Once dubbed the Milano-Torino to highlight its combination of regional aperitivi (red bitter from Milano and vermouth from Torino), this classic Italian cocktail was renamed the Americano for the tourists who clamored for it on vacations to the old world. Classically, the drink calls for the two Italian beverages to be stretched with a blast of soda water; but if you combine the recipe with the American boilermaker tradition, and top it off with beer instead – woah. Talk about Italian-American.
We suggest substituting your soda water with a light and simple Italian lager like Birra Moretti, or a clean but nuanced German pilsner like this one from the world’s oldest organic brewery, Pinkus. We built ours in a Collins glass without ice, using ¾ oz of vermouth and bitter as a baseline (so about 1½ oz total, or one shot’s worth of booze). Pouring the beer slowly in on top gives a solid head of pink foam to the drink, an attractive and frothy delight to sip your way through.
We have a number of beautiful Italian aperitivi to choose from these days, but for an appetizer like this we recommend keeping the bitter tones strong. Antica Torino Vermouth di Torino has a strong wormwood backbone that lends real character to any cocktail, and Caffo’s Red Bitter is a Calabrian workhorse in the all-natural, classic Milano bitter tradition that far outshines many competitors using synthetic ingredients for beyond twice the price. You need look no further. Consider this boilermaker your “beer negroni.” Orange garnish is purely optional; this thing looks and tastes pretty enough on its own.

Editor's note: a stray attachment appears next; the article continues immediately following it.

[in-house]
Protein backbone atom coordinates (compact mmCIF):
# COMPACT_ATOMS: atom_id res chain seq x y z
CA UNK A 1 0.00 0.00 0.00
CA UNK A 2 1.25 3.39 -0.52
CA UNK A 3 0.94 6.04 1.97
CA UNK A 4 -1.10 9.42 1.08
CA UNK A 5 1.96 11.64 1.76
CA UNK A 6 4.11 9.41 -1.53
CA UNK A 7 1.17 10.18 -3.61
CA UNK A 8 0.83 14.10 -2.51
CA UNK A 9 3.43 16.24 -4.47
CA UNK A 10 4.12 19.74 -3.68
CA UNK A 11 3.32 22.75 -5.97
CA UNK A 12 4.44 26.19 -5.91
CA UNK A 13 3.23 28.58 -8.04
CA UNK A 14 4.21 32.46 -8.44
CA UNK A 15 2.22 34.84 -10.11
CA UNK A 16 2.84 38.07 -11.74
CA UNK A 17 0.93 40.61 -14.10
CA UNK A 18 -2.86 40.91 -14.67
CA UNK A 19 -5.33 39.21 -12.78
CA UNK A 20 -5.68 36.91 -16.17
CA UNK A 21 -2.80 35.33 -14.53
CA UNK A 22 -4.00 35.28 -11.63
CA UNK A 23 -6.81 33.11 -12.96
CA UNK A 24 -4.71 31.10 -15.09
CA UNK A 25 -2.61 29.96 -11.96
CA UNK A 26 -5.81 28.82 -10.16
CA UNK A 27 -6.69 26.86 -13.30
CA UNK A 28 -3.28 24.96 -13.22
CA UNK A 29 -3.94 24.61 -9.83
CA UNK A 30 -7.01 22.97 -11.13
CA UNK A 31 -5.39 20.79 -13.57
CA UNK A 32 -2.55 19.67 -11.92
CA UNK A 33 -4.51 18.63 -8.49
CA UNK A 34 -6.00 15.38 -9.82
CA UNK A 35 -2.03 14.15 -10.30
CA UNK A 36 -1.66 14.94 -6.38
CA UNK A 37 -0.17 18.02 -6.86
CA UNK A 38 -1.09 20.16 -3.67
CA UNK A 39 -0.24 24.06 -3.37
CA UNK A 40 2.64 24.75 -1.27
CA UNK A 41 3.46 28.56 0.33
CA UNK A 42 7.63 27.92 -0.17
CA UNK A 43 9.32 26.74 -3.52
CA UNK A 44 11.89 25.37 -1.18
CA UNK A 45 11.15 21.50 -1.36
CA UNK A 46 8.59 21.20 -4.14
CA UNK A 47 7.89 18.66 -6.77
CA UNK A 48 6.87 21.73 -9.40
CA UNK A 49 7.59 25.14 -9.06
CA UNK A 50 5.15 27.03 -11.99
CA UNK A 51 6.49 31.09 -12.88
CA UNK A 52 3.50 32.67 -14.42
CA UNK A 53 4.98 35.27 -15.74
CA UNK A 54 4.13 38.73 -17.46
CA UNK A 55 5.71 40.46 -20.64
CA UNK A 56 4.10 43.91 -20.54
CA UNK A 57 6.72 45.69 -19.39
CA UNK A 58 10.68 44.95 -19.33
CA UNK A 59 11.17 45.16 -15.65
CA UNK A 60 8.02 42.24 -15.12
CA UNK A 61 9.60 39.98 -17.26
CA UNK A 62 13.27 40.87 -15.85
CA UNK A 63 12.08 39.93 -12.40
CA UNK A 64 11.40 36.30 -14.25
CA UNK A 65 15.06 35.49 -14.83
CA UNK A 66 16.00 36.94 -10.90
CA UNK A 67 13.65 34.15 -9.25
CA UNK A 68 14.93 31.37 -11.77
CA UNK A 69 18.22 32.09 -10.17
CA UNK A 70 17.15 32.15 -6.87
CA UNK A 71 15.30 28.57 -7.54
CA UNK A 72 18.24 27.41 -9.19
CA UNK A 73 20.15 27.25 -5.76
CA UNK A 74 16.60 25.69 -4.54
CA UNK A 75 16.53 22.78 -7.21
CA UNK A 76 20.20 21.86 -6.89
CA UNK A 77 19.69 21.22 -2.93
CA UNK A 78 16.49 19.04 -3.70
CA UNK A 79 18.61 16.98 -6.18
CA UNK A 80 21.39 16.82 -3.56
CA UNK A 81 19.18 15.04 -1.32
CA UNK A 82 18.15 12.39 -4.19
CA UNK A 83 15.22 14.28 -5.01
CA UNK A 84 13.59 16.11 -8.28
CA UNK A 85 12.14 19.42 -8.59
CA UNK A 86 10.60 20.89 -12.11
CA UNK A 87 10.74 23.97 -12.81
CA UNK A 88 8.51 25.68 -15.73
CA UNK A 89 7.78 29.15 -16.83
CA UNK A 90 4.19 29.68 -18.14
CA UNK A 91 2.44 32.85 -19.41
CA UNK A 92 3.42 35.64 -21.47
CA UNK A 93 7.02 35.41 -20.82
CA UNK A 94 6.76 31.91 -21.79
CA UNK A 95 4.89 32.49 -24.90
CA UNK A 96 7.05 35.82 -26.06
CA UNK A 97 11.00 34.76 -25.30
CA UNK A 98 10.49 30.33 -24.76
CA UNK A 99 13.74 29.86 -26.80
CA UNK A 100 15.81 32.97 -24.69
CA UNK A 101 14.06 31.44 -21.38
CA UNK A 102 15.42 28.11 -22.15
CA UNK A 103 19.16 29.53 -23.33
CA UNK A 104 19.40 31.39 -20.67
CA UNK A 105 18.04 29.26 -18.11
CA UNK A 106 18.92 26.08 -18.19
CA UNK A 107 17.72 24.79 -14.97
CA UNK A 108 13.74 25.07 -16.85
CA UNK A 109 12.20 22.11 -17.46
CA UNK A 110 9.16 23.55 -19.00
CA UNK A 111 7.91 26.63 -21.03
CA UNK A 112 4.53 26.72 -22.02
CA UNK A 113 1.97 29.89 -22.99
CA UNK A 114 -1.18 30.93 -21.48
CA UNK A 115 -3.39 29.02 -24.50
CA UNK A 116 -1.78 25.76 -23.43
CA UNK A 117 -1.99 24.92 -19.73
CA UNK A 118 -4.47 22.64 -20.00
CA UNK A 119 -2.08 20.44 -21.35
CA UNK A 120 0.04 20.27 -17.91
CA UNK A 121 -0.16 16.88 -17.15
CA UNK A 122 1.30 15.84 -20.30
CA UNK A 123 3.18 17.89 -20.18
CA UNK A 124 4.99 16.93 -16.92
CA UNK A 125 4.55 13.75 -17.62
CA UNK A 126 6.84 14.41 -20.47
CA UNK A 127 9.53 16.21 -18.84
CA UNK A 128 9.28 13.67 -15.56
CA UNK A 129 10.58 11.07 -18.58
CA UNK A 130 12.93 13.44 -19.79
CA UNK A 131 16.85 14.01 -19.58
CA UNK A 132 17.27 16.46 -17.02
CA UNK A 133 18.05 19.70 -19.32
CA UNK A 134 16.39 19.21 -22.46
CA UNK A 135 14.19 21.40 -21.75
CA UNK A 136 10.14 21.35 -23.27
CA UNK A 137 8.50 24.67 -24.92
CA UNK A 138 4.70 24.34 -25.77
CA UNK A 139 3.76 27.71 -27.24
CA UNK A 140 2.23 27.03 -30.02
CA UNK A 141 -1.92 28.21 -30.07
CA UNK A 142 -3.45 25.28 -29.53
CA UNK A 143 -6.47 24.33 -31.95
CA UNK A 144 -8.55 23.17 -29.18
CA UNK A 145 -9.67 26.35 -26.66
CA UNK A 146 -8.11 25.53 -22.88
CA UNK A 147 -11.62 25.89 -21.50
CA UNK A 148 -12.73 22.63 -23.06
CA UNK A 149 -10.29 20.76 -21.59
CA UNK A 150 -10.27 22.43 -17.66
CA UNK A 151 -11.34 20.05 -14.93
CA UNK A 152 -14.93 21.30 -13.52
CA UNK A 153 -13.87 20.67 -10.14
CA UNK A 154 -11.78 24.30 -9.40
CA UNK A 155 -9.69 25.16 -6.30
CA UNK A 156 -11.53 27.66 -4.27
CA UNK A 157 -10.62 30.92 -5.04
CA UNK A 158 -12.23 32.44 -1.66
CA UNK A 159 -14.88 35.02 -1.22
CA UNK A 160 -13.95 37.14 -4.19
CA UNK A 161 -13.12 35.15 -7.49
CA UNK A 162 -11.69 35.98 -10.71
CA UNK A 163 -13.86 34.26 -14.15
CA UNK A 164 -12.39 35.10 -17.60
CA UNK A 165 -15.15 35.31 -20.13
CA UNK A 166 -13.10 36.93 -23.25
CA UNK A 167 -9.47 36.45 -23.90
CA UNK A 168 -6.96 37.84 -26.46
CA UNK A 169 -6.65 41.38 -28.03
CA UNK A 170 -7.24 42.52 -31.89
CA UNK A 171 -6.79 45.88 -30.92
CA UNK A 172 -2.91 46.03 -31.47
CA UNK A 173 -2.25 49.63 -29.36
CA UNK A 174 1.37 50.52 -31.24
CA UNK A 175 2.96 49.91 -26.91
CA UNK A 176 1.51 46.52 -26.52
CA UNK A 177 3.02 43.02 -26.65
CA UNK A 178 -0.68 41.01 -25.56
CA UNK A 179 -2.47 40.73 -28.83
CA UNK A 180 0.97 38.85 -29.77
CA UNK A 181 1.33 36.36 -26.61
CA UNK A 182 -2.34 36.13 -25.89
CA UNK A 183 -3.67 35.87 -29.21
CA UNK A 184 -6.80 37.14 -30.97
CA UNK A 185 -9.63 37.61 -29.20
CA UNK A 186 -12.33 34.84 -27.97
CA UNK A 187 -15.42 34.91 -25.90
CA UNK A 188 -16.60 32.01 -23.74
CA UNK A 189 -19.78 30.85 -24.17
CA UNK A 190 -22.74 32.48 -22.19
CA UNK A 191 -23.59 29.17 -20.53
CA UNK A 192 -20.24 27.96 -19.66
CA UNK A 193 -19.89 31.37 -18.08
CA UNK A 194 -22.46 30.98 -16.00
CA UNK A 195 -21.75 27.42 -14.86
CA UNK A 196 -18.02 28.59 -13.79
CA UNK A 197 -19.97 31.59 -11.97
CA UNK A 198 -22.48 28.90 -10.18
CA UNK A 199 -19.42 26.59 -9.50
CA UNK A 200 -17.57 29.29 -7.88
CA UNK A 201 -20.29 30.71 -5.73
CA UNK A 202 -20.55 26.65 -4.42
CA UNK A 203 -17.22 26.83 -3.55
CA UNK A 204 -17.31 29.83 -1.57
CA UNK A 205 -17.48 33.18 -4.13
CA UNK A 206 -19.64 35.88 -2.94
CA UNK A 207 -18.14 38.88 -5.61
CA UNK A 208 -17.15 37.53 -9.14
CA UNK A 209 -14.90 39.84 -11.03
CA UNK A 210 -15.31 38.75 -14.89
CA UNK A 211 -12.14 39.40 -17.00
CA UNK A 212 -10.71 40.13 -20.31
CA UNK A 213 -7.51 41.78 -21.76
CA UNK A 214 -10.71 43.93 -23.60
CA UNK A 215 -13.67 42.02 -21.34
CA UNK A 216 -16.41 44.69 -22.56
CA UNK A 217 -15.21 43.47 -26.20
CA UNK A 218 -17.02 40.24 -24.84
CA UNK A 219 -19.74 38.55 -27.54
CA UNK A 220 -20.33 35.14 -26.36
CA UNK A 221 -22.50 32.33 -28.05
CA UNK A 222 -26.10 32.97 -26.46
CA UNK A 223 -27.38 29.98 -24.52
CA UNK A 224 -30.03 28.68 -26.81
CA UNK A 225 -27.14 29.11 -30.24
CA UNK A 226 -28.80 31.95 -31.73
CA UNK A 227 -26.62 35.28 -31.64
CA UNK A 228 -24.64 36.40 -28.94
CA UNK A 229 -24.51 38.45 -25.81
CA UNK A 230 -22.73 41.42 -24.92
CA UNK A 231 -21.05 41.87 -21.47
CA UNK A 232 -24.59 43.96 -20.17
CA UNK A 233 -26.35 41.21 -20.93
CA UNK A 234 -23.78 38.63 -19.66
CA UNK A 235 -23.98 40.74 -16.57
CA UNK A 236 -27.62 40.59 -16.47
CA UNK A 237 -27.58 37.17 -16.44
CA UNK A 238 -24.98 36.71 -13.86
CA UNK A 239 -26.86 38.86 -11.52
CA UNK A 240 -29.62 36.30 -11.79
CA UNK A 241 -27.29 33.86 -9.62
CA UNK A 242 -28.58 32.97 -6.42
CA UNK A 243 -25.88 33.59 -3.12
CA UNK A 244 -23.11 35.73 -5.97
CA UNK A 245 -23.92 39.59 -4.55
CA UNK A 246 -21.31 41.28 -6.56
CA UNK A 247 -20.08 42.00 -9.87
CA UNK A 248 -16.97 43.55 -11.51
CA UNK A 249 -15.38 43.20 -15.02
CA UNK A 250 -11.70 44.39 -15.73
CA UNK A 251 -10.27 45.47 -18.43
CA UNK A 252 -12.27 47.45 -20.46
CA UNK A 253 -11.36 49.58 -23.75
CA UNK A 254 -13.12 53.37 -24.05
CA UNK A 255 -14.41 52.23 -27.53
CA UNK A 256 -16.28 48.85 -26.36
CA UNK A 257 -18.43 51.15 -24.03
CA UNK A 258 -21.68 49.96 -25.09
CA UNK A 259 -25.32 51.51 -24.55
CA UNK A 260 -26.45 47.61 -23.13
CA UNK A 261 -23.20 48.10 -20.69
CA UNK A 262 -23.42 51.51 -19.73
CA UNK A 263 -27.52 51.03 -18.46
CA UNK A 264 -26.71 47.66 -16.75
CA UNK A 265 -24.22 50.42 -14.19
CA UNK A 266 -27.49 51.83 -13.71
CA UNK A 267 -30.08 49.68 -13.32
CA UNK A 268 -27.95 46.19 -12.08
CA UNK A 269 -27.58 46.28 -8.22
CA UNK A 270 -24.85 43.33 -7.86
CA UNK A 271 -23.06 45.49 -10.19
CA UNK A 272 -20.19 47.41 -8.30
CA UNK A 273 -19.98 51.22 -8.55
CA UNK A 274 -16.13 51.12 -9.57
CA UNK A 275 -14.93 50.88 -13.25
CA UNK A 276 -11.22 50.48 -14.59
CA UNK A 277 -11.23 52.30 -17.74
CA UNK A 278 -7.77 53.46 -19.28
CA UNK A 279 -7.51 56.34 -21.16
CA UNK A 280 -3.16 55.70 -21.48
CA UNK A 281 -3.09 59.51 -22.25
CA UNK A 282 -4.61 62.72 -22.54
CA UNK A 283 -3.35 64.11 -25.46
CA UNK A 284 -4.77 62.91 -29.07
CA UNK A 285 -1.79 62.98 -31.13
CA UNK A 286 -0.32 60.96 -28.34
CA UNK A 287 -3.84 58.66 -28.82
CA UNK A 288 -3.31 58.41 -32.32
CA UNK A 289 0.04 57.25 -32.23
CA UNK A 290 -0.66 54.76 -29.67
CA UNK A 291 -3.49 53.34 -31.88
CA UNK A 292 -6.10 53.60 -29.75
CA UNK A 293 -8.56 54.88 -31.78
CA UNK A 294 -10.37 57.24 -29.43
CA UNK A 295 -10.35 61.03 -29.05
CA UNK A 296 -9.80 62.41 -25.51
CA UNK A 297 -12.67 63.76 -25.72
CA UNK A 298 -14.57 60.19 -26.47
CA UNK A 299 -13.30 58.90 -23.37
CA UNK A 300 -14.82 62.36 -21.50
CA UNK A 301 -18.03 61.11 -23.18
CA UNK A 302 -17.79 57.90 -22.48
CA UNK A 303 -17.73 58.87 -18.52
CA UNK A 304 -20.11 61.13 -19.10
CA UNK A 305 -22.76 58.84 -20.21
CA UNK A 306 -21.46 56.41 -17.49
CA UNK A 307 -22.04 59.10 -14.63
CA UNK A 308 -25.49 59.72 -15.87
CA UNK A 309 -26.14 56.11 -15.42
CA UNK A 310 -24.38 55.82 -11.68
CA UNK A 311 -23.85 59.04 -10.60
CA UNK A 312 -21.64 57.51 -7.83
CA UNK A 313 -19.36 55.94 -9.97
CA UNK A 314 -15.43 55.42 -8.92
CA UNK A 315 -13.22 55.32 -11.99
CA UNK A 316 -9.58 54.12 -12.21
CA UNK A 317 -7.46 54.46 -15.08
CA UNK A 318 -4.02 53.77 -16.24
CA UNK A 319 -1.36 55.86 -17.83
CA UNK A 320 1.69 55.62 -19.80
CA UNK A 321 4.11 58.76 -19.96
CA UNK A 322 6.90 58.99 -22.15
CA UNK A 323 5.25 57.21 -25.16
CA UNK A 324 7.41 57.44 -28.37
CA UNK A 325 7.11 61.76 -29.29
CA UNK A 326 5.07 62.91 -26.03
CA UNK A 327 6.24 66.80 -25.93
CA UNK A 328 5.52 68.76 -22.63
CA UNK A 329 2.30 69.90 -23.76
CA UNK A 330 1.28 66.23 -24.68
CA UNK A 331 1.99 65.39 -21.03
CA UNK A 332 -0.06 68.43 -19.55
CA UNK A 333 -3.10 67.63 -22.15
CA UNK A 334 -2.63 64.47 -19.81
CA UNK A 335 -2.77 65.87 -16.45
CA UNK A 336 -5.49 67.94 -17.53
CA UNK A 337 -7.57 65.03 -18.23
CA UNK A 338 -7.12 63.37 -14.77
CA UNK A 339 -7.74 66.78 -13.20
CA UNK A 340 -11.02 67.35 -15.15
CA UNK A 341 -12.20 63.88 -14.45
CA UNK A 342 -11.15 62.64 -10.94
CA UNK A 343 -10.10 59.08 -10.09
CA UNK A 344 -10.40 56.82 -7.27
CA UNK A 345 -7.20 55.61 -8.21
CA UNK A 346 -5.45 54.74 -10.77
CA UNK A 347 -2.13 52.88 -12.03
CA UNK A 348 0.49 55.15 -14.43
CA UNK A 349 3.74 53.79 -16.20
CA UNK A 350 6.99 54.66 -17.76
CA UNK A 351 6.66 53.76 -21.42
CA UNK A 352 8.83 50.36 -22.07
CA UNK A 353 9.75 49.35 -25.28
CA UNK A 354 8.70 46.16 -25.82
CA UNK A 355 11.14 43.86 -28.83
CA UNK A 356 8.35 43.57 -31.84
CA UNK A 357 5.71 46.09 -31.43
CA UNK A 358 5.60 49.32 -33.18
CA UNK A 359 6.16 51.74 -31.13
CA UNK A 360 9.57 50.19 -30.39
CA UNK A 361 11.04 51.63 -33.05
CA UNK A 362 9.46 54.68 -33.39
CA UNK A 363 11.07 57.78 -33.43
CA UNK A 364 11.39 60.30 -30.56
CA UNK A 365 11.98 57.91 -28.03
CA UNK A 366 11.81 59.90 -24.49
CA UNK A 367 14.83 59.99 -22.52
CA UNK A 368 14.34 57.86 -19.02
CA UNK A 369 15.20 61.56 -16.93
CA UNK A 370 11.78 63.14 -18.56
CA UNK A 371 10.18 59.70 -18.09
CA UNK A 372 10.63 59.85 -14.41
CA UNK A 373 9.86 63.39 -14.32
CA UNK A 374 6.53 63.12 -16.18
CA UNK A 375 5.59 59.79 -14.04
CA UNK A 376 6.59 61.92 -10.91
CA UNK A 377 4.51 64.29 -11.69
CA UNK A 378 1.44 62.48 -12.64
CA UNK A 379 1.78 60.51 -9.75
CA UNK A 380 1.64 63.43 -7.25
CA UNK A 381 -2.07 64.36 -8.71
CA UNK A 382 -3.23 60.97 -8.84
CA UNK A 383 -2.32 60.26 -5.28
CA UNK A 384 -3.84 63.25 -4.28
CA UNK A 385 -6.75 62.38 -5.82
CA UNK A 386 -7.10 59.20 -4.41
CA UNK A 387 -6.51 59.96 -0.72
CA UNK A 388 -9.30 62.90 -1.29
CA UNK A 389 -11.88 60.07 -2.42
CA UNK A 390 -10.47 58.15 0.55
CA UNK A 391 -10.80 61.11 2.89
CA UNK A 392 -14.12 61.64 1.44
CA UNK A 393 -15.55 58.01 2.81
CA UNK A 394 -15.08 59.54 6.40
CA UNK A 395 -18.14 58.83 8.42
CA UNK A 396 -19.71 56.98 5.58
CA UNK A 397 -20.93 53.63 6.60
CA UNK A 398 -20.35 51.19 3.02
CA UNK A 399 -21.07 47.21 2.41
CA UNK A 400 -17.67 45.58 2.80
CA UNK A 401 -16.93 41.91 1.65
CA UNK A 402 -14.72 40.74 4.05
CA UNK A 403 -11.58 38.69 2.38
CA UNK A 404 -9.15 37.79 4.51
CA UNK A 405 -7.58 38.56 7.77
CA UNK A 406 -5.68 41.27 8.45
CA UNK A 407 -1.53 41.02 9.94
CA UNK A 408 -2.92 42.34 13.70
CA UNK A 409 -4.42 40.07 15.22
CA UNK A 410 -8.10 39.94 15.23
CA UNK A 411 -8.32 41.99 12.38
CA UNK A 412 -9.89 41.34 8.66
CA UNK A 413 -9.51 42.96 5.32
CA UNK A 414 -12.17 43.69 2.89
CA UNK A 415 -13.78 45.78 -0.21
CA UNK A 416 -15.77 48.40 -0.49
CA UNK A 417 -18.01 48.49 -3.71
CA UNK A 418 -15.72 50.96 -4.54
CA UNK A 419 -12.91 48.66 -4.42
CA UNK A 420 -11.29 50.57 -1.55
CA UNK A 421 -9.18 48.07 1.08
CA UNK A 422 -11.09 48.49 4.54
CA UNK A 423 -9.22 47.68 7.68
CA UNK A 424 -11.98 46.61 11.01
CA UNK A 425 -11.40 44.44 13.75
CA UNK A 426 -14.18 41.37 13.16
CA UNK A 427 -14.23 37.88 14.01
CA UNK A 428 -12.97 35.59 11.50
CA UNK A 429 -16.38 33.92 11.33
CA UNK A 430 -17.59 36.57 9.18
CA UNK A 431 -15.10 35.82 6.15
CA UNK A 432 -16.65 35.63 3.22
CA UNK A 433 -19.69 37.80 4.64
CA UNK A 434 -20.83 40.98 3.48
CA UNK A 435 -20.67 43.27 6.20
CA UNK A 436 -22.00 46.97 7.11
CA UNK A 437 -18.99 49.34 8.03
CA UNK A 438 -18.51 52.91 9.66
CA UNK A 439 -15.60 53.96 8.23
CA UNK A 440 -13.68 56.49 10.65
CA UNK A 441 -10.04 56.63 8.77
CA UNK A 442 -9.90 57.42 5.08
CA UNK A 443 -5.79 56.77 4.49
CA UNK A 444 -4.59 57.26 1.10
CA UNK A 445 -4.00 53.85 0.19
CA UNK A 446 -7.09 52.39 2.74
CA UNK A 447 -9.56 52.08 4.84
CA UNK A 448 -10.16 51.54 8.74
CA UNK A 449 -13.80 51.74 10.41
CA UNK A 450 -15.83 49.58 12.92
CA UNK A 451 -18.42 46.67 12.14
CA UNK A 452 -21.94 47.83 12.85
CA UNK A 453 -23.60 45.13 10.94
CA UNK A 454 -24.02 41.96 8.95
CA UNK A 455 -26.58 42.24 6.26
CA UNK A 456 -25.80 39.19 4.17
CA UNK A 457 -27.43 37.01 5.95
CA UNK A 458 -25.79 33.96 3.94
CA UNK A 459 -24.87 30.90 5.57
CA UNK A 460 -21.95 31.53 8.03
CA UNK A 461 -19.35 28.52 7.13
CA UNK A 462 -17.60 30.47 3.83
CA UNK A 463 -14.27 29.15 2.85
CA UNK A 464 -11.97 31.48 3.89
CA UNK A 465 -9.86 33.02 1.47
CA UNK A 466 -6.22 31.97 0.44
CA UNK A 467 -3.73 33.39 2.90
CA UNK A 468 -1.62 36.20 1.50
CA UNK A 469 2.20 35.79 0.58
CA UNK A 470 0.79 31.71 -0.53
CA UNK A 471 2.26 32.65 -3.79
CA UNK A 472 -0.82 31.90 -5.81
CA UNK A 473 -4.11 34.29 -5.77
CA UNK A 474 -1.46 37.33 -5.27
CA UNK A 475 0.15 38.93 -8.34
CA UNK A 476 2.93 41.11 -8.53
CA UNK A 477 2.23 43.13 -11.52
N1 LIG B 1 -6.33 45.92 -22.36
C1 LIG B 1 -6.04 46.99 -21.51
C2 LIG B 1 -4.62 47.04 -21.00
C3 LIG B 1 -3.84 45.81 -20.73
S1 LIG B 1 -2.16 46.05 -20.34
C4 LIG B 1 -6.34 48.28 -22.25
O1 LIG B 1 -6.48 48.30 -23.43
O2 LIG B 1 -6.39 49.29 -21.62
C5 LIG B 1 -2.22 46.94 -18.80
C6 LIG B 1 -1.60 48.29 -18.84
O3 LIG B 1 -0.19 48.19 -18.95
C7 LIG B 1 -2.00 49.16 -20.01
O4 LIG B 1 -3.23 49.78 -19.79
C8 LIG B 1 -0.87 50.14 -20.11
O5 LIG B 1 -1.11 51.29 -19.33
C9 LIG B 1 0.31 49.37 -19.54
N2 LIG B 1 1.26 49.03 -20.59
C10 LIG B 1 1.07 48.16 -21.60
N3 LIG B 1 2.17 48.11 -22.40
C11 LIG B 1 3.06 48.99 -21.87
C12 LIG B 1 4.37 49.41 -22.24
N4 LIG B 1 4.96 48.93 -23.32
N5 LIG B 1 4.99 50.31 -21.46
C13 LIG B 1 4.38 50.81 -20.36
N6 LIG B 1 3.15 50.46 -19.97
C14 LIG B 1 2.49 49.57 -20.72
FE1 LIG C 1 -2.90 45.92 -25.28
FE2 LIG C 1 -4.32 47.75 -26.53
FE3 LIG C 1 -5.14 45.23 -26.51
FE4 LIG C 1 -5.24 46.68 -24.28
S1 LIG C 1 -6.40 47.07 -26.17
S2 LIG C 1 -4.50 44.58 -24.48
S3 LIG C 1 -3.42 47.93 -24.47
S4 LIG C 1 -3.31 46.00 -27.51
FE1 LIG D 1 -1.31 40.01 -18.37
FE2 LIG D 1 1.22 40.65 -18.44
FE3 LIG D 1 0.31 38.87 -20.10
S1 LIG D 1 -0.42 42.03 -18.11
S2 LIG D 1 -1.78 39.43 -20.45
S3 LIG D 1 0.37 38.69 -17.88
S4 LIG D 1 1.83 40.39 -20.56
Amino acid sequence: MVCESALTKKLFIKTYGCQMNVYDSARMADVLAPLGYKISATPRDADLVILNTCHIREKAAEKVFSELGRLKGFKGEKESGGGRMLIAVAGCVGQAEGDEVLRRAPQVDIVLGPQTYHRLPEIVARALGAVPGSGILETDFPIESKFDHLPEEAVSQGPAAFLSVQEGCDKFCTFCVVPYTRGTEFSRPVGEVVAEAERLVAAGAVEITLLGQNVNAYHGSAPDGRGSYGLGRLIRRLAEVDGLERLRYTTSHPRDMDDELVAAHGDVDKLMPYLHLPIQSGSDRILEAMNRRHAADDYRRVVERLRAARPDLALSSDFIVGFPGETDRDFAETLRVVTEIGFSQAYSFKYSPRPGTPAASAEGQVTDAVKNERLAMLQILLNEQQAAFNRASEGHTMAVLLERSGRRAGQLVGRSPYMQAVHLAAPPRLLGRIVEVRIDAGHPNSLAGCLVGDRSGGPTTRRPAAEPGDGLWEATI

We love sour beers; lambic ales, Flemish reds, gose, give it all to us. And sour beers, like sour cocktails, are particularly good vehicles for most pairings with strong liquor. Consider the salt rimmed margarita – an agave sour, by any other name – and now picture a boilermaker combing tequila or mezcal with a tart sour beer, particularly one with a faint note of salt or saline. Yeah, that’s guaranteed delicious.
For a complex but balanced and approachable pairing, we prefer a gentle mezcal, showing both smoke and fruit against the sour-and-savory boilermaker combo. Try the classic Agave de Cortes Joven and you’ll see just what we mean.
The right sour beer or salty gose also works wonder with our generously complex, dry herbal spirit, Sweetdram Escubac. Bolstered by notes of citrus, cardamom and caraway, this sour combo is built to be enjoyed alongside spicy cuisine – you can have a mind-blowing, gut-busting evening pairing these with a curry-heavy Indian feast or a Northern Thai banquet. Filling but refreshing, this boozy sour boilermaker seems to slice right through everything we eat, making more and more room to keep on devouring more. It’s pretty hard to beat that kind of fun.